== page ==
The first investment decision I ever made was to buy the Asia Pacific Fund, a closed end fund that invests in companies located in the Asia Pacific region. Unlike open-end, mutual funds, closed end funds do not allow redemption of their shares at the underlying value of the stocks in which the fund invests (Net Asset Value). Rather, the shares of closed end funds trade on an exchange like a normal equity and thus a discount, or premium, can emerge if the trading price of the fund’s shares diverges from the fund’s net asset value.
When I bought the Asia Pacific Fund, in 1993, it was trading at a premium to its net asset value (i.e., the fund’s market price was higher than the underlying value of the fund’s investments). The Asia Pacific markets were very popular with investors at the time and had drummed up lots of interest in the financial media. However, shortly after I purchased the fund, the premium that I paid for the shares turned into a discount and has not recovered since. I have since learned that this is a common occurrence with closed end funds. However I have never heard a good explanation for this puzzling aspect of market demand.
If a fund trades at a discount, it means that the shareholders would gain more value if the fund disbanded and liquidated its shares. Since the underlying investments of the fund are usually market-listed stocks or bonds, the underlying net-asset value could tangibly be realized. When a fund trades at a discount for a long period of time, major investors often try to have the fund either i) liquidated and disbanded or ii) converted into an open-end fund so that shares of the fund could be redeemed on a daily basis at the net asset value per share. Given the large number of closed end funds in the market trading at a discount and the rare occurrence of liquidation, it is unlikely that discounts can be generally explained by investor sentiment.
I chose this issue as the subject for my project to try to gain a better understanding of this enigma. All the data I used for my analysis is readily available on Bloomberg and on the Internet at Morningstar’s web site1. Thus the funds selected for this project are limited to those funds rated by Morningstar. I am not aware of any bias that may exist in Morningstar-rated funds versus funds not rated by the company, yet in any case the results of this study are limited to Morningstar-rated funds. To obtain my data, I looked at the 192, alphabetically listed, closed-end funds available on the web page and selected every fourth fund, leaving a data set of 48 funds. Obviously studying all 192 would have been preferable but the data had to be manually entered into Minitab and a good portion of the data had to be searched for, individually for each fund, on Bloomberg. I chose the week ending October 24, 1997 as the ending date for the data in my study since at the time of gathering, it was the most recent. Thus the information I am trying to predict is the Net Asset Value Discount of a Morningstar-rated fund on October 24, 1997. However, to the best of my knowledge, there were no market events that made this week any different from any other,2 and thus the results may be extrapolated to cover any weekly period. To build the model for this prediction, I selected the following information to study:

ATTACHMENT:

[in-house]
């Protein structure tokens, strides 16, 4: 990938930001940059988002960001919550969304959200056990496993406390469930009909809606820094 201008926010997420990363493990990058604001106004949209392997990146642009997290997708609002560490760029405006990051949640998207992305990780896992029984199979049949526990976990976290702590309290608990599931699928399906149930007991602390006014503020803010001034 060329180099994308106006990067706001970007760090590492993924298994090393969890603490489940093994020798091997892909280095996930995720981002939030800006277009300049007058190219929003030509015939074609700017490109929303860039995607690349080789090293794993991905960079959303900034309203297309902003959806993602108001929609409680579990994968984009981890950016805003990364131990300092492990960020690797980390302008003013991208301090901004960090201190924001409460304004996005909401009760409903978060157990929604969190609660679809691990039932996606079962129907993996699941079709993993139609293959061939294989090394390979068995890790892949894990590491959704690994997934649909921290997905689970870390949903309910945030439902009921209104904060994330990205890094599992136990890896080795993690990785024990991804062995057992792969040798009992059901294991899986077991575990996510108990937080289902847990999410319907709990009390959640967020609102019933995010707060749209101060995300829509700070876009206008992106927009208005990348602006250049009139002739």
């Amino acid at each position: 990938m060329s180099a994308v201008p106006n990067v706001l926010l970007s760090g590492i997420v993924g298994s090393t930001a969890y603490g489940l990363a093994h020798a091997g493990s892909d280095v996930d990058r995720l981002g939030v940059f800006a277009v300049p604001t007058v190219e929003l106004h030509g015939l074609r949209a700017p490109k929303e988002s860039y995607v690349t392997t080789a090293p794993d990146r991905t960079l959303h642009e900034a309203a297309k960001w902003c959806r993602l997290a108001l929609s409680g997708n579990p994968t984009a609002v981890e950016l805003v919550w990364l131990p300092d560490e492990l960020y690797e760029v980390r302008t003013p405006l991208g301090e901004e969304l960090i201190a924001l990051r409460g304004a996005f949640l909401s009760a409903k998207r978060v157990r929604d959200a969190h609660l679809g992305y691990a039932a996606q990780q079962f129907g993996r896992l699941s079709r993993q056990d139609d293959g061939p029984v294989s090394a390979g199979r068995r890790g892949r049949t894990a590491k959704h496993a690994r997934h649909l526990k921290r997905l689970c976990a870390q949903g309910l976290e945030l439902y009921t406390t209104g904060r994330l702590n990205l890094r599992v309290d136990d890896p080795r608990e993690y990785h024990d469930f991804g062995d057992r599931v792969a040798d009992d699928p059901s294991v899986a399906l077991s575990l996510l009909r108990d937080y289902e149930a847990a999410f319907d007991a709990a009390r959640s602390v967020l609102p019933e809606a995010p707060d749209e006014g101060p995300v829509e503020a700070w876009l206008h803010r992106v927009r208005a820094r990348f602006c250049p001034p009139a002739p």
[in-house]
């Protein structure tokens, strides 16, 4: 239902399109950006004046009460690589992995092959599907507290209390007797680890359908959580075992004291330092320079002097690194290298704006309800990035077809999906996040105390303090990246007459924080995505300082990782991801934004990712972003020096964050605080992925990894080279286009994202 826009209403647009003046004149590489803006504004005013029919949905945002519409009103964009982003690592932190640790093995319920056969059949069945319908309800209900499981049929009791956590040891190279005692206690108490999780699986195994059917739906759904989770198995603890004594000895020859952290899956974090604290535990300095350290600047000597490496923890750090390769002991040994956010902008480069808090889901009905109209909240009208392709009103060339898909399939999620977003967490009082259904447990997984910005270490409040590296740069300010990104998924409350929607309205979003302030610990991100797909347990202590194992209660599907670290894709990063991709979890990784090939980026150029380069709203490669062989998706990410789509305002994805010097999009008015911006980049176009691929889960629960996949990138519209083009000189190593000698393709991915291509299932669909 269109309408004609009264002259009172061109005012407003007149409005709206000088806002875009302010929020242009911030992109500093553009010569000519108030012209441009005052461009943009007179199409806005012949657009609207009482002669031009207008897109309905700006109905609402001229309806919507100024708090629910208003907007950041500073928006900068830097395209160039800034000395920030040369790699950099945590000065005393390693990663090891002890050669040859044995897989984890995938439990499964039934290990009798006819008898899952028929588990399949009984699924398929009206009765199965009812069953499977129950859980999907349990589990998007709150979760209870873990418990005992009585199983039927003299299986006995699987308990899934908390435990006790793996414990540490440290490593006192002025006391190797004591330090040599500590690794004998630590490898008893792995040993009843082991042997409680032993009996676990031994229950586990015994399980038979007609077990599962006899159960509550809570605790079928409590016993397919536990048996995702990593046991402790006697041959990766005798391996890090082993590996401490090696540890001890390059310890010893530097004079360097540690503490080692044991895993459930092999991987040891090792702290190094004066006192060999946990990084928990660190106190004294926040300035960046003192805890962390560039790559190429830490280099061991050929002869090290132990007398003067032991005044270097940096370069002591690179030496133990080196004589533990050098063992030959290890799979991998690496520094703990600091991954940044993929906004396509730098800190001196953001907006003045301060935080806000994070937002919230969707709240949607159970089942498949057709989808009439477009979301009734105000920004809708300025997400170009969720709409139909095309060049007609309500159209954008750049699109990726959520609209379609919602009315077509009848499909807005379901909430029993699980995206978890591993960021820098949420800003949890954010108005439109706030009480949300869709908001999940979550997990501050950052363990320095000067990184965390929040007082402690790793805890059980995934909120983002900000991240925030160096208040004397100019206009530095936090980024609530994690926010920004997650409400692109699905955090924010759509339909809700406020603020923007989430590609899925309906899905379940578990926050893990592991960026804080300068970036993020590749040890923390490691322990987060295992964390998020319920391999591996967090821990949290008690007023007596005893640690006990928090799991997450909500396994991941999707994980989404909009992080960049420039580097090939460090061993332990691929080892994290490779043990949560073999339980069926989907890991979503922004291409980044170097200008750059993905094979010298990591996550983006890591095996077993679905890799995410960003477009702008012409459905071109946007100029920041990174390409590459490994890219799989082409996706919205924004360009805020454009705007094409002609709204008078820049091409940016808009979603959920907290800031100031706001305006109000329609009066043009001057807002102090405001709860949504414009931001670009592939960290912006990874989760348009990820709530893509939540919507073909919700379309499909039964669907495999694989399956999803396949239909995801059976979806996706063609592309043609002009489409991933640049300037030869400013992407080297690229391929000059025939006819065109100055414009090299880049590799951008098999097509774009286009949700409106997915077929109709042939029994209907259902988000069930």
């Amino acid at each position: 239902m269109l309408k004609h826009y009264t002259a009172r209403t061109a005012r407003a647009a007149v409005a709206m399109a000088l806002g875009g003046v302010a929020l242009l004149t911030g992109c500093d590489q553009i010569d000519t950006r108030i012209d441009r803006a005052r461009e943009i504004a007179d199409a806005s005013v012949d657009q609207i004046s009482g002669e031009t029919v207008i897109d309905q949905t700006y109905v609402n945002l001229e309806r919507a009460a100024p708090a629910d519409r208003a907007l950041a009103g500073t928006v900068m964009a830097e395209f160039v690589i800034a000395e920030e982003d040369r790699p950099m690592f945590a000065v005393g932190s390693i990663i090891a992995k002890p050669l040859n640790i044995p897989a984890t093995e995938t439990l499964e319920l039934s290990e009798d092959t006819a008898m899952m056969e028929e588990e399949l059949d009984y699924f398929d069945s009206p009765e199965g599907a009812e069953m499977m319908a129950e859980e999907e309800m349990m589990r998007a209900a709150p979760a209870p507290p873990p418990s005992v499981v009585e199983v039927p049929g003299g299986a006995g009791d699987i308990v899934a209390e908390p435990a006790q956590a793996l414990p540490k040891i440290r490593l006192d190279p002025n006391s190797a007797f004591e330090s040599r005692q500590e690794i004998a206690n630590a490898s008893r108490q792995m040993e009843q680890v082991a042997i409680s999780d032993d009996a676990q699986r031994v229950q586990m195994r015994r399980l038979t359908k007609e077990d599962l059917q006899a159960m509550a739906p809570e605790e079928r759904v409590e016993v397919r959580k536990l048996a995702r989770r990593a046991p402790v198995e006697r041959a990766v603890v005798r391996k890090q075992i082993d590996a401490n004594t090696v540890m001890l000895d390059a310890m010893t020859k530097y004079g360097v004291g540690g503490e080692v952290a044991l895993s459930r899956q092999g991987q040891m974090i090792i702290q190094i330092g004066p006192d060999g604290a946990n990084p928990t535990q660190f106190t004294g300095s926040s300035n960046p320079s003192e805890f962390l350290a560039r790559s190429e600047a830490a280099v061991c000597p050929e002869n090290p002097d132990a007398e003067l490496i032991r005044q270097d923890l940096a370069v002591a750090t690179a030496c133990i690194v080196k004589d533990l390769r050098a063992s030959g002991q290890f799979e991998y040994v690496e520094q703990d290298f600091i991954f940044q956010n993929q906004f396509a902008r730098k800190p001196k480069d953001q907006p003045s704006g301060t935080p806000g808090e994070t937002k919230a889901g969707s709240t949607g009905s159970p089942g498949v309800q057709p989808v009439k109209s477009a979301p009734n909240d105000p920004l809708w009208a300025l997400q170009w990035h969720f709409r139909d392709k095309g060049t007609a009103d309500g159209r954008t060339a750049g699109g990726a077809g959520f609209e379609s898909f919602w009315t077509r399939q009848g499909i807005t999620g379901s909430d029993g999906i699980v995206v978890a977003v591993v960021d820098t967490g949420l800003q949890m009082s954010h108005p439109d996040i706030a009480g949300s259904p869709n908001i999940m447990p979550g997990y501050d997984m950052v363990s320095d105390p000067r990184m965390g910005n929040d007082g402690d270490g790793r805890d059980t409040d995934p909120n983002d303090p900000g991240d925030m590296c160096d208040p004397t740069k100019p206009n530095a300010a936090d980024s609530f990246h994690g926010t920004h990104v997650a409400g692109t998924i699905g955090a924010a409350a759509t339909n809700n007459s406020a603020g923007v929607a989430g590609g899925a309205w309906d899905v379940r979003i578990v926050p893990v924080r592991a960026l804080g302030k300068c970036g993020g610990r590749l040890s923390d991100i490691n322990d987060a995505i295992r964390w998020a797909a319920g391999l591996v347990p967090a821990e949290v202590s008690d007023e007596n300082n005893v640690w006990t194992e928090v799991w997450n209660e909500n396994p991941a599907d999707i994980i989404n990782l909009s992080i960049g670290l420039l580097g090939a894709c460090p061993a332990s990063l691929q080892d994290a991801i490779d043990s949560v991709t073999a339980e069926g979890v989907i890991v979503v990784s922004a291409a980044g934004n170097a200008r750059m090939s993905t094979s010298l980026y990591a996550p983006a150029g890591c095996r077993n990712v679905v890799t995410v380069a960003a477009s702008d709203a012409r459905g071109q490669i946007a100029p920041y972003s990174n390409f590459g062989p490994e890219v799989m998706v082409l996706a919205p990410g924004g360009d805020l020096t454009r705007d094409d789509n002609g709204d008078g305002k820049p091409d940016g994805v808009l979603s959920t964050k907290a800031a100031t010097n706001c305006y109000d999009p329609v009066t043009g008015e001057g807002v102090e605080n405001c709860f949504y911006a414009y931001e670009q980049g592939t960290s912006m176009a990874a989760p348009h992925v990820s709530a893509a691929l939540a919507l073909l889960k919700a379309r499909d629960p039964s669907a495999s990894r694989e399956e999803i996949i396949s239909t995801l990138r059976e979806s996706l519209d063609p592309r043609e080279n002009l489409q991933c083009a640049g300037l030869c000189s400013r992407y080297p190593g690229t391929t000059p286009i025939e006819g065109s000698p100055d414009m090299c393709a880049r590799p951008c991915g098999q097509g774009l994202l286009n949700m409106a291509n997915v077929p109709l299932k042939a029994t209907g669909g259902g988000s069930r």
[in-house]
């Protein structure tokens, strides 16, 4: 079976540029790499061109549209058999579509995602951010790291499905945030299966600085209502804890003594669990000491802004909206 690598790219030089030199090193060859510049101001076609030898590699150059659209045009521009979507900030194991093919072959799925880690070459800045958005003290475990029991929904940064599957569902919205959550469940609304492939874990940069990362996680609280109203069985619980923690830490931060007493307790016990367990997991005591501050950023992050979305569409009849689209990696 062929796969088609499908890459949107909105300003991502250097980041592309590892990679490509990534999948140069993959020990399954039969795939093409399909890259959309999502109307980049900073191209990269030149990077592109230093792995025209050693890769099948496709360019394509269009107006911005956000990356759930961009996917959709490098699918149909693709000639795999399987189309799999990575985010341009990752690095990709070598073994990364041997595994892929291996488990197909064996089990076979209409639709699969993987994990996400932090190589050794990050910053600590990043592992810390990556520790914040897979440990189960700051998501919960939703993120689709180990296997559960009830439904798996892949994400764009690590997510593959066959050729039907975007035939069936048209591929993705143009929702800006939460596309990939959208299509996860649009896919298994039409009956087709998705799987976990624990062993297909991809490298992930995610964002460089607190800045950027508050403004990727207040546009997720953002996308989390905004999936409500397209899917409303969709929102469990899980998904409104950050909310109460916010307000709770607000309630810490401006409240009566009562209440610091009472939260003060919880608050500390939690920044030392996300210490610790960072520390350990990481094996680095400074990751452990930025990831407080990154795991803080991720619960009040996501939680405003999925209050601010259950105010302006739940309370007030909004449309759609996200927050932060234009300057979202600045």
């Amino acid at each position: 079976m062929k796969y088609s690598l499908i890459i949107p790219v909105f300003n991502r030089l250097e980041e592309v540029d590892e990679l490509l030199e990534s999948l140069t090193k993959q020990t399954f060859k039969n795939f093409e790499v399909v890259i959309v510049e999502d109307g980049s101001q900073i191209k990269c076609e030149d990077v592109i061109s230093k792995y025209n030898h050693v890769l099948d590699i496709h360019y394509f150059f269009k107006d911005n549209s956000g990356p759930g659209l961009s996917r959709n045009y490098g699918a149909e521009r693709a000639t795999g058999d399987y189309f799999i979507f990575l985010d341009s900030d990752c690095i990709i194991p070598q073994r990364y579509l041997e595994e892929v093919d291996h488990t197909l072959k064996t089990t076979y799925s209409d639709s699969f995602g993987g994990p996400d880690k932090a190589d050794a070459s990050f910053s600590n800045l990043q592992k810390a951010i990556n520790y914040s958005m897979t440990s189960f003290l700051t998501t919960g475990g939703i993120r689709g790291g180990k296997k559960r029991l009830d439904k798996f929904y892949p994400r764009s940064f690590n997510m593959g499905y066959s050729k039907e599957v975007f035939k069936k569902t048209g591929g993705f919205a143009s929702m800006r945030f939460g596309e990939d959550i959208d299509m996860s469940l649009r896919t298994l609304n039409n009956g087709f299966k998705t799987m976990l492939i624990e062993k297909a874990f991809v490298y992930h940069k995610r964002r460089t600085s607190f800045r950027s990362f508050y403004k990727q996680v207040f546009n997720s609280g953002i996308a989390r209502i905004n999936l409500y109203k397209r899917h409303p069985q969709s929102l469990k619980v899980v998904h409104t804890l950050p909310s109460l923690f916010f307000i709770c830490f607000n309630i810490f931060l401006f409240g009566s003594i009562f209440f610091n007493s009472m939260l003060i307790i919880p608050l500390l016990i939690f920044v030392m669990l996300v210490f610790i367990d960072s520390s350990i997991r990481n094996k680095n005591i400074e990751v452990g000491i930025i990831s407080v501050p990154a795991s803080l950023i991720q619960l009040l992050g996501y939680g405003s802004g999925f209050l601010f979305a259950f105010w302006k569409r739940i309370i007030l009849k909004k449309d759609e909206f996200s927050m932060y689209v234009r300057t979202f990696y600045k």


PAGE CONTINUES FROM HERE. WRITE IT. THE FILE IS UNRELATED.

1-Year Average Share Price: This represents the average market price of each fund over a 365 day period ending October 24, 1997. I chose this variable due to the fact that most companies pursue a share price above $10 for no clear economic reason. It is simply more attractive to investors to purchase a stock above $10. I would expect this to be the case with closed end funds as well. Thus it is possible that funds with lower share prices might attract less interest than those with higher share prices, and therefore could account for a deeper discount. I chose a one-year average to avoid temporary movements in prices. Below is a scatter plot showing 1-Year Average Share Price on the x-axis and Net Asset Value Discount on October 24, 1997 on the y-axis.